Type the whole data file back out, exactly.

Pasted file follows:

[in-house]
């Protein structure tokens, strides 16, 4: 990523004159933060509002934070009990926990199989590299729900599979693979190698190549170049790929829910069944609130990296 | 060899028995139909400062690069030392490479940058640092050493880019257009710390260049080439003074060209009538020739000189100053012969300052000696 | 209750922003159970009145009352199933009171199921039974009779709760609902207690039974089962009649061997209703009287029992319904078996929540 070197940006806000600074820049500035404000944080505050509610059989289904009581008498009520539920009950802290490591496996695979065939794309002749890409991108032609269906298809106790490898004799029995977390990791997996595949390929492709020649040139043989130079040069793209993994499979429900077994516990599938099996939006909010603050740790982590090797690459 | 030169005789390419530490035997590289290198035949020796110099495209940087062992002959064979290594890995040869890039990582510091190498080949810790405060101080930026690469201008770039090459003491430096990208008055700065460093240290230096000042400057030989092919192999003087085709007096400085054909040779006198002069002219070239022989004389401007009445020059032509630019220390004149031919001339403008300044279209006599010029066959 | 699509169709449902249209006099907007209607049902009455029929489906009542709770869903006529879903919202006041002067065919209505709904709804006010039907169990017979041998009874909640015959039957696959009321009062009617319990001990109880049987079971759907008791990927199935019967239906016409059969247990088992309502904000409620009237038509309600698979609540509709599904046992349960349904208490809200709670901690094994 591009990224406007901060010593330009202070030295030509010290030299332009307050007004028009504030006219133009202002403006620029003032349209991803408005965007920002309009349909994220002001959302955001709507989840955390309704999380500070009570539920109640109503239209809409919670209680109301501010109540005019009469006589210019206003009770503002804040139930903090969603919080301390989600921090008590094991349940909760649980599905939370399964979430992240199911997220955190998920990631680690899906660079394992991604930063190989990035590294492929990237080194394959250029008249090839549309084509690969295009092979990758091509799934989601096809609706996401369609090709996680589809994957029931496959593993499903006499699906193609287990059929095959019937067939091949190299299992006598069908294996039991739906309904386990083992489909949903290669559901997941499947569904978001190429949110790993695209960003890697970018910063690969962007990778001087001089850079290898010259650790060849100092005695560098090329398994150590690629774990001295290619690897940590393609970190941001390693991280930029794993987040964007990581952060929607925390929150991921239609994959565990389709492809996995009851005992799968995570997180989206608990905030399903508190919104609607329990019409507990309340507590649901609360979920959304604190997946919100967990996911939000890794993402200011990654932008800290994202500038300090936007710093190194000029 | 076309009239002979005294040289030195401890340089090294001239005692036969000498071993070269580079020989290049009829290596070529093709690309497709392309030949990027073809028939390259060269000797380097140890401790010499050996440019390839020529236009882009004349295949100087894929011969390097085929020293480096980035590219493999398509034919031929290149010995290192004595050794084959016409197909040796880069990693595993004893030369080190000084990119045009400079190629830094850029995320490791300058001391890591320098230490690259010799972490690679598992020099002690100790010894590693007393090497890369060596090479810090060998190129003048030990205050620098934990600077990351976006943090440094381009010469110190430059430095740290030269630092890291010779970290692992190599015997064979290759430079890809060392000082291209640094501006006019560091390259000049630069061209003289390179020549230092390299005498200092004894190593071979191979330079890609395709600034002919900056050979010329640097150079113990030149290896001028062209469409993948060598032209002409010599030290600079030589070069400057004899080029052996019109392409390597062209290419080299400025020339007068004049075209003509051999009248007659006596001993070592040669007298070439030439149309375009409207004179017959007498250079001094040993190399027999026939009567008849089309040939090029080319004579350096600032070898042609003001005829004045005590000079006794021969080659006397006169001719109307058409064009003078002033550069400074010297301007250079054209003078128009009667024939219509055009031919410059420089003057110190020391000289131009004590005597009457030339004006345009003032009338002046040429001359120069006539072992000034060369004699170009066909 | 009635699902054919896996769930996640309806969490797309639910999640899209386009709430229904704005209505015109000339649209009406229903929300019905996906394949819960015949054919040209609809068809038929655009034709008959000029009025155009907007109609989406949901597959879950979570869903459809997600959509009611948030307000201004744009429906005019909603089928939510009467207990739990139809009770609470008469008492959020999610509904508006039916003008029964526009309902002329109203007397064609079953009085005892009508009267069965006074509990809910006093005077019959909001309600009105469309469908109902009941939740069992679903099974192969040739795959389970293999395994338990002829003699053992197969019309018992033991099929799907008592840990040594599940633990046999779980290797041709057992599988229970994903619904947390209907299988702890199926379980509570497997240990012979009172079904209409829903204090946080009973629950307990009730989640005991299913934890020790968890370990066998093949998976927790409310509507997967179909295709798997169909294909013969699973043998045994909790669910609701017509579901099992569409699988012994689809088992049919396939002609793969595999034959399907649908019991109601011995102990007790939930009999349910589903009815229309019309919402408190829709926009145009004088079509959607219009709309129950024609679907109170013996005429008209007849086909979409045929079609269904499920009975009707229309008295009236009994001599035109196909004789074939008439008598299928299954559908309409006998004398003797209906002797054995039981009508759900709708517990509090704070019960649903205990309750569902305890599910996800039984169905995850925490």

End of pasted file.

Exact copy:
[in-house]
């Protein structure tokens, strides 16, 4: 990523004159933060509002934070009990926990199989590299729900599979693979190698190549170049790929829910069944609130990296 | 060899028995139909400062690069030392490479940058640092050493880019257009710390260049080439003074060209009538020739000189100053012969300052000696 | 209750922003159970009145009352199933009171199921039974009779709760609902207690039974089962009649061997209703009287029992319904078996929540 070197940006806000600074820049500035404000944080505050509610059989289904009581008498009520539920009950802290490591496996695979065939794309002749890409991108032609269906298809106790490898004799029995977390990791997996595949390929492709020649040139043989130079040069793209993994499979429900077994516990599938099996939006909010603050740790982590090797690459 | 030169005789390419530490035997590289290198035949020796110099495209940087062992002959064979290594890995040869890039990582510091190498080949810790405060101080930026690469201008770039090459003491430096990208008055700065460093240290230096000042400057030989092919192999003087085709007096400085054909040779006198002069002219070239022989004389401007009445020059032509630019220390004149031919001339403008300044279209006599010029066959 | 699509169709449902249209006099907007209607049902009455029929489906009542709770869903006529879903919202006041002067065919209505709904709804006010039907169990017979041998009874909640015959039957696959009321009062009617319990001990109880049987079971759907008791990927199935019967239906016409059969247990088992309502904000409620009237038509309600698979609540509709599904046992349960349904208490809200709670901690094994 591009990224406007901060010593330009202070030295030509010290030299332009307050007004028009504030006219133009202002403006620029003032349209991803408005965007920002309009349909994220002001959302955001709507989840955390309704999380500070009570539920109640109503239209809409919670209680109301501010109540005019009469006589210019206003009770503002804040139930903090969603919080301390989600921090008590094991349940909760649980599905939370399964979430992240199911997220955190998920990631680690899906660079394992991604930063190989990035590294492929990237080194394959250029008249090839549309084509690969295009092979990758091509799934989601096809609706996401369609090709996680589809994957029931496959593993499903006499699906193609287990059929095959019937067939091949190299299992006598069908294996039991739906309904386990083992489909949903290669559901997941499947569904978001190429949110790993695209960003890697970018910063690969962007990778001087001089850079290898010259650790060849100092005695560098090329398994150590690629774990001295290619690897940590393609970190941001390693991280930029794993987040964007990581952060929607925390929150991921239609994959565990389709492809996995009851005992799968995570997180989206608990905030399903508190919104609607329990019409507990309340507590649901609360979920959304604190997946919100967990996911939000890794993402200011990654932008800290994202500038300090936007710093190194000029 | 076309009239002979005294040289030195401890340089090294001239005692036969000498071993070269580079020989290049009829290596070529093709690309497709392309030949990027073809028939390259060269000797380097140890401790010499050996440019390839020529236009882009004349295949100087894929011969390097085929020293480096980035590219493999398509034919031929290149010995290192004595050794084959016409197909040796880069990693595993004893030369080190000084990119045009400079190629830094850029995320490791300058001391890591320098230490690259010799972490690679598992020099002690100790010894590693007393090497890369060596090479810090060998190129003048030990205050620098934990600077990351976006943090440094381009010469110190430059430095740290030269630092890291010779970290692992190599015997064979290759430079890809060392000082291209640094501006006019560091390259000049630069061209003289390179020549230092390299005498200092004894190593071979191979330079890609395709600034002919900056050979010329640097150079113990030149290896001028062209469409993948060598032209002409010599030290600079030589070069400057004899080029052996019109392409390597062209290419080299400025020339007068004049075209003509051999009248007659006596001993070592040669007298070439030439149309375009409207004179017959007498250079001094040993190399027999026939009567008849089309040939090029080319004579350096600032070898042609003001005829004045005590000079006794021969080659006397006169001719109307058409064009003078002033550069400074010297301007250079054209003078128009009667024939219509055009031919410059420089003057110190020391000289131009004590005597009457030339004006345009003032009338002046040429001359120069006539072992000034060369004699170009066909 | 009635699902054919896996769930996640309806969490797309639910999640899209386009709430229904704005209505015109000339649209009406229903929300019905996906394949819960015949054919040209609809068809038929655009034709008959000029009025155009907007109609989406949901597959879950979570869903459809997600959509009611948030307000201004744009429906005019909603089928939510009467207990739990139809009770609470008469008492959020999610509904508006039916003008029964526009309902002329109203007397064609079953009085005892009508009267069965006074509990809910006093005077019959909001309600009105469309469908109902009941939740069992679903099974192969040739795959389970293999395994338990002829003699053992197969019309018992033991099929799907008592840990040594599940633990046999779980290797041709057992599988229970994903619904947390209907299988702890199926379980509570497997240990012979009172079904209409829903204090946080009973629950307990009730989640005991299913934890020790968890370990066998093949998976927790409310509507997967179909295709798997169909294909013969699973043998045994909790669910609701017509579901099992569409699988012994689809088992049919396939002609793969595999034959399907649908019991109601011995102990007790939930009999349910589903009815229309019309919402408190829709926009145009004088079509959607219009709309129950024609679907109170013996005429008209007849086909979409045929079609269904499920009975009707229309008295009236009994001599035109196909004789074939008439008598299928299954559908309409006998004398003797209906002797054995039981009508759900709708517990509090704070019960649903205990309750569902305890599910996800039984169905995850925490």